To many it’s been obvious that the Bitcoin markets are, at the very least, being manipulated by one or two big players. “This paper identifies and analyzes the impact of suspicious trading activity on the Mt. Gox Bitcoin currency exchange, in which approximately 600,000 bitcoins (BTC) valued at $188 million were fraudulently acquired,” the researchers wrote. “During both periods, the USD-BTC exchange rate rose by an average of four percent on days when suspicious trades took place, compared to a slight decline on days without suspicious activity. Based on rigorous analysis with extensive robustness checks, the paper demonstrates that the suspicious trading activity likely caused the unprecedented spike in the USD-BTC exchange rate in late 2013, when the rate jumped from around $150 to more than $1,000 in two months.”

The team found that many instances of price manipulation happened simply because the market was very thin for various cryptocurrencies including early Bitcoin. “Despite the huge increase in market capitalization, similar to the bitcoin market in 2013 (the period examined), markets for these other cryptocurrencies are very thin. The number of cryptocurrencies has increased from approximately 80 during the period examined to 843 today! Many of these markets are thin and subject to price manipulation.”

The manipulation happened primarily via two bots, Markus and Willy, that seemed to be performing valid trades but did not actually own the bitcoin they were using. During the Mt. Gox hack a number of these bots were able to create fake trades and make off with millions while manipulating the price of BTC.

The publicly reported trading volume at Mt. Gox included the fraudulent transactions, thereby signaling to the market that heavy trading activity was taking place. Indeed, the paper later shows that even if the fraudulent activity is set aside, average trading volume on all major exchanges trading bitcoins and USD was much higher on days the bots were active. The associated increase in “non-bot” trading was, of course, profitable for Mt. Gox, since it collected transaction fees.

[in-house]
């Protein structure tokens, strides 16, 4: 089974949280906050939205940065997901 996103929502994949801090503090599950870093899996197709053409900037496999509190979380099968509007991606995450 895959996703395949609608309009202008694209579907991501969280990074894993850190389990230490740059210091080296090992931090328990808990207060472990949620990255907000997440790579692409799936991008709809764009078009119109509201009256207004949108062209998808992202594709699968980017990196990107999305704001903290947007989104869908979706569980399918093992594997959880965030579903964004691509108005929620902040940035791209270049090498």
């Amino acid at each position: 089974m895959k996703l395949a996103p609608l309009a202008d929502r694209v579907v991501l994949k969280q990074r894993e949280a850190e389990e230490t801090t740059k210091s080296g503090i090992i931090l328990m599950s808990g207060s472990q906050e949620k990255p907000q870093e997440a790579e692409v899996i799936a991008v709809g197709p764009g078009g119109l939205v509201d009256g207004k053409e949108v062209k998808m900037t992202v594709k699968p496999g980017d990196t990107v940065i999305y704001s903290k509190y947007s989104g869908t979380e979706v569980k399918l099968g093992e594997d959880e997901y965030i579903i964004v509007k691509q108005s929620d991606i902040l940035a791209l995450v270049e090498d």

But the Willy Bot likely served another purpose as well. A theory, initially espoused in a Reddit post shortly after Mt. Gox’s collapse (Anonymous, 2014b), is that hackers stole a huge number (approximately 650,000) of bitcoins from Mt. Gox in June 2011 and that the exchange owner Mark Karpales took extraordinary steps to cover up the loss for several years.

The bottom line is simple: if Bitcoin wants to be taken seriously it probably should be this easy or legal to manipulate the markets. While decentralization is supposed to replace regulation it’s clear that there is still a way to go before it can be truly taken seriously. “As mainstream finance invests in cryptocurrency assets and as countries take steps toward legalizing bitcoin as a payment system (as Japan did in April 2017), it is important to understand how susceptible cryptocurrency markets are to manipulation. Our study provides a first examination,” write the researchers.

Featured Image: Bryce Durbin